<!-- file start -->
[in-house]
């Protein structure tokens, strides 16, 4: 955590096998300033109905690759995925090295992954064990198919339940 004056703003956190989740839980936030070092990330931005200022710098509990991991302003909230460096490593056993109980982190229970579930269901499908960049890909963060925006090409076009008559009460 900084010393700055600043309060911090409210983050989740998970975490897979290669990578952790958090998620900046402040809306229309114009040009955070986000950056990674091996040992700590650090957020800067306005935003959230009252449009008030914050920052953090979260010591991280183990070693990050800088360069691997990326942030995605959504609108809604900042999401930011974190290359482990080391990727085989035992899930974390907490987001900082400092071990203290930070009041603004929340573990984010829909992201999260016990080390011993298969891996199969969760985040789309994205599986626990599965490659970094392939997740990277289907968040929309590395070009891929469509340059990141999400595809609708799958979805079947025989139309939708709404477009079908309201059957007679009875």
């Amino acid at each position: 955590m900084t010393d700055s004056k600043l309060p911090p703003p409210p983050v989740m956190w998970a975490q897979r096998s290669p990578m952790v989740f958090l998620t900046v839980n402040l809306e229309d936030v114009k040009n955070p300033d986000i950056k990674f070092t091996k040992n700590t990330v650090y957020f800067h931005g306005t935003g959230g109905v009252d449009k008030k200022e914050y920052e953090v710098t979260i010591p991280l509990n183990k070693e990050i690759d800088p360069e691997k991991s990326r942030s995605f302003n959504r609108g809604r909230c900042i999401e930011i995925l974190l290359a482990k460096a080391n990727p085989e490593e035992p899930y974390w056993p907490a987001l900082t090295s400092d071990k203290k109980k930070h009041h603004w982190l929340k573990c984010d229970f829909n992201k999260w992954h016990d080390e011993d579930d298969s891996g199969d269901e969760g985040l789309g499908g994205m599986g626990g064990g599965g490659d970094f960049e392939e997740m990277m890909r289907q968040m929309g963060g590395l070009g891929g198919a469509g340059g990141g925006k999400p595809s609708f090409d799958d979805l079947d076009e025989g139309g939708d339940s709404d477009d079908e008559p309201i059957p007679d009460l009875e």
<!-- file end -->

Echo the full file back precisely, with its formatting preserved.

[in-house]
């Protein structure tokens, strides 16, 4: 955590096998300033109905690759995925090295992954064990198919339940 004056703003956190989740839980936030070092990330931005200022710098509990991991302003909230460096490593056993109980982190229970579930269901499908960049890909963060925006090409076009008559009460 900084010393700055600043309060911090409210983050989740998970975490897979290669990578952790958090998620900046402040809306229309114009040009955070986000950056990674091996040992700590650090957020800067306005935003959230009252449009008030914050920052953090979260010591991280183990070693990050800088360069691997990326942030995605959504609108809604900042999401930011974190290359482990080391990727085989035992899930974390907490987001900082400092071990203290930070009041603004929340573990984010829909992201999260016990080390011993298969891996199969969760985040789309994205599986626990599965490659970094392939997740990277289907968040929309590395070009891929469509340059990141999400595809609708799958979805079947025989139309939708709404477009079908309201059957007679009875």
């Amino acid at each position: 955590m900084t010393d700055s004056k600043l309060p911090p703003p409210p983050v989740m956190w998970a975490q897979r096998s290669p990578m952790v989740f958090l998620t900046v839980n402040l809306e229309d936030v114009k040009n955070p300033d986000i950056k990674f070092t091996k040992n700590t990330v650090y957020f800067h931005g306005t935003g959230g109905v009252d449009k008030k200022e914050y920052e953090v710098t979260i010591p991280l509990n183990k070693e990050i690759d800088p360069e691997k991991s990326r942030s995605f302003n959504r609108g809604r909230c900042i999401e930011i995925l974190l290359a482990k460096a080391n990727p085989e490593e035992p899930y974390w056993p907490a987001l900082t090295s400092d071990k203290k109980k930070h009041h603004w982190l929340k573990c984010d229970f829909n992201k999260w992954h016990d080390e011993d579930d298969s891996g199969d269901e969760g985040l789309g499908g994205m599986g626990g064990g599965g490659d970094f960049e392939e997740m990277m890909r289907q968040m929309g963060g590395l070009g891929g198919a469509g340059g990141g925006k999400p595809s609708f090409d799958d979805l079947d076009e025989g139309g939708d339940s709404d477009d079908e008559p309201i059957p007679d009460l009875e």